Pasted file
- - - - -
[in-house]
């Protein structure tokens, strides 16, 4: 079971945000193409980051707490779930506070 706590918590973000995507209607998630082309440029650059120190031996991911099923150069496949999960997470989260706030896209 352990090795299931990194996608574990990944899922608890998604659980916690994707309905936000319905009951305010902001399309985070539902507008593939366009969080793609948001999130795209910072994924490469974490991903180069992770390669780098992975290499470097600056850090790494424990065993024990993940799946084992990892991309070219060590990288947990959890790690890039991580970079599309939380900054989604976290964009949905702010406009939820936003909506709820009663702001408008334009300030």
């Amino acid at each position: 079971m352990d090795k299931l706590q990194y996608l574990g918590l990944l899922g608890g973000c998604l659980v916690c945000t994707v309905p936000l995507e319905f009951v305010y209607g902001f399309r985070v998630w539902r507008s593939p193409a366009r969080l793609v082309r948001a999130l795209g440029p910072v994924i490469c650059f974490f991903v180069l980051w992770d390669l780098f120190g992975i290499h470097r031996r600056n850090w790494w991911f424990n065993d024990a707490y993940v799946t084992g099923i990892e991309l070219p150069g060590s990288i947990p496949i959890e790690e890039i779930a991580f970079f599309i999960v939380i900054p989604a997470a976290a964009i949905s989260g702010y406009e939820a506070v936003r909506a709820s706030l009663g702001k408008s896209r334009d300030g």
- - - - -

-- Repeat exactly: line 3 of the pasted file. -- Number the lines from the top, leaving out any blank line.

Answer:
């Amino acid at each position: 079971m352990d090795k299931l706590q990194y996608l574990g918590l990944l899922g608890g973000c998604l659980v916690c945000t994707v309905p936000l995507e319905f009951v305010y209607g902001f399309r985070v998630w539902r507008s593939p193409a366009r969080l793609v082309r948001a999130l795209g440029p910072v994924i490469c650059f974490f991903v180069l980051w992770d390669l780098f120190g992975i290499h470097r031996r600056n850090w790494w991911f424990n065993d024990a707490y993940v799946t084992g099923i990892e991309l070219p150069g060590s990288i947990p496949i959890e790690e890039i779930a991580f970079f599309i999960v939380i900054p989604a997470a976290a964009i949905s989260g702010y406009e939820a506070v936003r909506a709820s706030l009663g702001k408008s896209r334009d300030g």